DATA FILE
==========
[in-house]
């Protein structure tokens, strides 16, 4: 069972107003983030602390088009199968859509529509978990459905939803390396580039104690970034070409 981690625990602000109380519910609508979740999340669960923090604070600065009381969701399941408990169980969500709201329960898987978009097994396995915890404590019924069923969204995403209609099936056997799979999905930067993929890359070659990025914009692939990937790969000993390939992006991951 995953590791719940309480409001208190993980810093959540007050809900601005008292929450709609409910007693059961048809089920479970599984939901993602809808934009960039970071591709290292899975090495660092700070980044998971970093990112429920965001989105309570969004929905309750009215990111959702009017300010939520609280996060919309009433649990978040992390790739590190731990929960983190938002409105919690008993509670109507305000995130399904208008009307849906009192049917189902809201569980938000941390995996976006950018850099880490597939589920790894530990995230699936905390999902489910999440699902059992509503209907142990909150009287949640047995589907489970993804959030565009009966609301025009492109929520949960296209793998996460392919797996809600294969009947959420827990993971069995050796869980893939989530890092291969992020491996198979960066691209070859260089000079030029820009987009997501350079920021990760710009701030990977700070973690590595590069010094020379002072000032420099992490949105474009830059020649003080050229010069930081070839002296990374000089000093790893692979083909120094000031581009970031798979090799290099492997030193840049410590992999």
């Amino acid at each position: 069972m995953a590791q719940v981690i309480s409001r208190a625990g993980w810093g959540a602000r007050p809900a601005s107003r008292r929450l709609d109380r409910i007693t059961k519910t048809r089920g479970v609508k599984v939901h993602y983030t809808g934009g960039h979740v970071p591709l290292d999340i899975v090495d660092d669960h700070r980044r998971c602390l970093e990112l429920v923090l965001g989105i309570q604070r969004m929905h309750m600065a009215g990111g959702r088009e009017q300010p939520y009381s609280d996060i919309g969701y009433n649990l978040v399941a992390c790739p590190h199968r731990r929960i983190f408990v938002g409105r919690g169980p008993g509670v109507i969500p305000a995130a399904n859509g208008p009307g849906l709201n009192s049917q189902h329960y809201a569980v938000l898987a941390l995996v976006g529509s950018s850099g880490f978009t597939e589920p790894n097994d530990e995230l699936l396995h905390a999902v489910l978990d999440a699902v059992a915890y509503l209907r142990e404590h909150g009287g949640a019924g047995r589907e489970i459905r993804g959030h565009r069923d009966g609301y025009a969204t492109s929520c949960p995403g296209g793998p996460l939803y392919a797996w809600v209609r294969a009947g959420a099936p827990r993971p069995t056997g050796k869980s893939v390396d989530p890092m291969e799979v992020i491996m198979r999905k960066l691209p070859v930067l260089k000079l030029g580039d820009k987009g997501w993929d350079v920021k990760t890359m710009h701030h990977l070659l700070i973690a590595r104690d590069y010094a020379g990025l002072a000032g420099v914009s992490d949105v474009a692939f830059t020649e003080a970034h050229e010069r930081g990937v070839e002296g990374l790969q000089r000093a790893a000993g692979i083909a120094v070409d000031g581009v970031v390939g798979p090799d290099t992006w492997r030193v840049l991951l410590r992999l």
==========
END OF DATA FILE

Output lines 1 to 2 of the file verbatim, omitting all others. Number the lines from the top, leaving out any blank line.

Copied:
[in-house]
């Protein structure tokens, strides 16, 4: 069972107003983030602390088009199968859509529509978990459905939803390396580039104690970034070409 981690625990602000109380519910609508979740999340669960923090604070600065009381969701399941408990169980969500709201329960898987978009097994396995915890404590019924069923969204995403209609099936056997799979999905930067993929890359070659990025914009692939990937790969000993390939992006991951 995953590791719940309480409001208190993980810093959540007050809900601005008292929450709609409910007693059961048809089920479970599984939901993602809808934009960039970071591709290292899975090495660092700070980044998971970093990112429920965001989105309570969004929905309750009215990111959702009017300010939520609280996060919309009433649990978040992390790739590190731990929960983190938002409105919690008993509670109507305000995130399904208008009307849906009192049917189902809201569980938000941390995996976006950018850099880490597939589920790894530990995230699936905390999902489910999440699902059992509503209907142990909150009287949640047995589907489970993804959030565009009966609301025009492109929520949960296209793998996460392919797996809600294969009947959420827990993971069995050796869980893939989530890092291969992020491996198979960066691209070859260089000079030029820009987009997501350079920021990760710009701030990977700070973690590595590069010094020379002072000032420099992490949105474009830059020649003080050229010069930081070839002296990374000089000093790893692979083909120094000031581009970031798979090799290099492997030193840049410590992999």